Q. Describe the most common types of jobs you do for your clients.
A. Service dog training for individuals with disabilities. Train for medical alert, hearing alert and mobility assistance.
Q. If you were a customer, what do you wish you knew about your trade? Any inside secrets to share?
A. When searching for a service dog trainer. Speak to the trainer before you purchase your potential dog. If they do not already pre-train dogs, they will need to find the best dog to meet your needs and the stresses of being a servicer dog.
Q. What questions should a consumer ask to hire the right service professional?
A. You should check on the experience of your trainer. I recommend getting referrals and recommendations from the community. Make sure they are able to perform beyond obedience skills, but also able to teach service skills, such as retrievals and balancing.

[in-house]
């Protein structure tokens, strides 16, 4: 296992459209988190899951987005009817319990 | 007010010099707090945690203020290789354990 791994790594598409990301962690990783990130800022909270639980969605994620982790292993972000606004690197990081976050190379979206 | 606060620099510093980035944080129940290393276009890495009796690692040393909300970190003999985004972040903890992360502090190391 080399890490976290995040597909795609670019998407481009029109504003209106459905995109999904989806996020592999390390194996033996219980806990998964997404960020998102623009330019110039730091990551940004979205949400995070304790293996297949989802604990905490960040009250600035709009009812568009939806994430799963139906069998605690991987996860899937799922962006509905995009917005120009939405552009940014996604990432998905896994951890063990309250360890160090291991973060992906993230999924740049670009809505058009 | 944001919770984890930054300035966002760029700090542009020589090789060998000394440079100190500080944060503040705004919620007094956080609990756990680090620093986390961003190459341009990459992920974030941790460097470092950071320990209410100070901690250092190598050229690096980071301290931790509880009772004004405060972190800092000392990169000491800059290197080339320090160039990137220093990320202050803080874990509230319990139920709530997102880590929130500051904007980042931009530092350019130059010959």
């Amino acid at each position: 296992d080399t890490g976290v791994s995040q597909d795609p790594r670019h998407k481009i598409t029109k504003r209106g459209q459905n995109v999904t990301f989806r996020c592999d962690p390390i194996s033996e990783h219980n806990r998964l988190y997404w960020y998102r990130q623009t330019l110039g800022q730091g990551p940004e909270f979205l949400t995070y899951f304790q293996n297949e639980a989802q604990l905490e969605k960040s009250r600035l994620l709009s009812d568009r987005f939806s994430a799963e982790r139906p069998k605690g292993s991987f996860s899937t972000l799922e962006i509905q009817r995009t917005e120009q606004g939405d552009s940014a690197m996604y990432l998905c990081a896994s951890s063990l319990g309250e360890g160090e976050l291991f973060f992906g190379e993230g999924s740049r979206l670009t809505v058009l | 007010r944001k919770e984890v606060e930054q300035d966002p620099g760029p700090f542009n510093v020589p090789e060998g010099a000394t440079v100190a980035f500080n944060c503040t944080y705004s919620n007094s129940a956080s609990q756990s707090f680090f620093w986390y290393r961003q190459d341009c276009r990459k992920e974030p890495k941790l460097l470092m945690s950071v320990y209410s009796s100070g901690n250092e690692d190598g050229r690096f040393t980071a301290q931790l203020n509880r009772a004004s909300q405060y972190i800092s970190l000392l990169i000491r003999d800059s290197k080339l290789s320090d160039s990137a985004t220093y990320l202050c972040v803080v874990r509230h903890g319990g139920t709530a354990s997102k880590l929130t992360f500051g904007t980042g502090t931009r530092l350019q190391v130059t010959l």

Q. What do you like most about your job?
A. Helping those with disabilities gain confidence to participate in their community. With a two year school, the students not only gain the benefit of a service dog, but have the background to continue the training for new needs. Also, the satisfaction of having trained the dog themselves.
Q. Do you have a favorite story from your work?
A. I work with families who have a child with a disability. If possible, we prefer that the child have the ability to complete our testing. One of our greatest success stories started training her dog with her mom at 8 years old. She was close to 10 by her graduation date. She was not only able to complete all the testing, but as part of her final testing, she was able to train her dog to open the door of the refrigerator, take out a sandwich in a baggie and hand it to her.